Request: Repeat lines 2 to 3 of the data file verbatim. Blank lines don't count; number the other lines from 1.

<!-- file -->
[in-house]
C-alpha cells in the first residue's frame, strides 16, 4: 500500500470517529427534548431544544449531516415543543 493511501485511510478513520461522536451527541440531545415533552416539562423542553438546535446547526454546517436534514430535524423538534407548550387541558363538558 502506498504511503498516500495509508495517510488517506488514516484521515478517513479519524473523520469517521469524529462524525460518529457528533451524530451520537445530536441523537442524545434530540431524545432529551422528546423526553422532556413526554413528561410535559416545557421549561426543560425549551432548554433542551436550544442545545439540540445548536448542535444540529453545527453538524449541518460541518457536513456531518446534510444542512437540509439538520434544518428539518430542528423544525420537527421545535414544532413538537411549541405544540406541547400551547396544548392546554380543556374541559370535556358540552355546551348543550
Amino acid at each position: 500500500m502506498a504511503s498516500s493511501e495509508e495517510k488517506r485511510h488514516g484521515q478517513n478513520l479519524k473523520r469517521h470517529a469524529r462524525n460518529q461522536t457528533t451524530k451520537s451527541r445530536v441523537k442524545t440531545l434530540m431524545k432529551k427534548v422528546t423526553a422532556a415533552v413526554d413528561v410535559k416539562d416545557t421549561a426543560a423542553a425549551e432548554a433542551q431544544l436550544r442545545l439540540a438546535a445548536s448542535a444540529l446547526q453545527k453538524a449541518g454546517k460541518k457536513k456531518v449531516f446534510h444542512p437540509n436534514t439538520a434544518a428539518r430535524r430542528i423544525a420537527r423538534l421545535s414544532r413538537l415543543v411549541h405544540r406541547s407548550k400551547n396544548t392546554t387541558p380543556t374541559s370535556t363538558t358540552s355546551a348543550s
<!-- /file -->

C-alpha cells in the first residue's frame, strides 16, 4: 500500500470517529427534548431544544449531516415543543 493511501485511510478513520461522536451527541440531545415533552416539562423542553438546535446547526454546517436534514430535524423538534407548550387541558363538558 502506498504511503498516500495509508495517510488517506488514516484521515478517513479519524473523520469517521469524529462524525460518529457528533451524530451520537445530536441523537442524545434530540431524545432529551422528546423526553422532556413526554413528561410535559416545557421549561426543560425549551432548554433542551436550544442545545439540540445548536448542535444540529453545527453538524449541518460541518457536513456531518446534510444542512437540509439538520434544518428539518430542528423544525420537527421545535414544532413538537411549541405544540406541547400551547396544548392546554380543556374541559370535556358540552355546551348543550
Amino acid at each position: 500500500m502506498a504511503s498516500s493511501e495509508e495517510k488517506r485511510h488514516g484521515q478517513n478513520l479519524k473523520r469517521h470517529a469524529r462524525n460518529q461522536t457528533t451524530k451520537s451527541r445530536v441523537k442524545t440531545l434530540m431524545k432529551k427534548v422528546t423526553a422532556a415533552v413526554d413528561v410535559k416539562d416545557t421549561a426543560a423542553a425549551e432548554a433542551q431544544l436550544r442545545l439540540a438546535a445548536s448542535a444540529l446547526q453545527k453538524a449541518g454546517k460541518k457536513k456531518v449531516f446534510h444542512p437540509n436534514t439538520a434544518a428539518r430535524r430542528i423544525a420537527r423538534l421545535s414544532r413538537l415543543v411549541h405544540r406541547s407548550k400551547n396544548t392546554t387541558p380543556t374541559s370535556t363538558t358540552s355546551a348543550s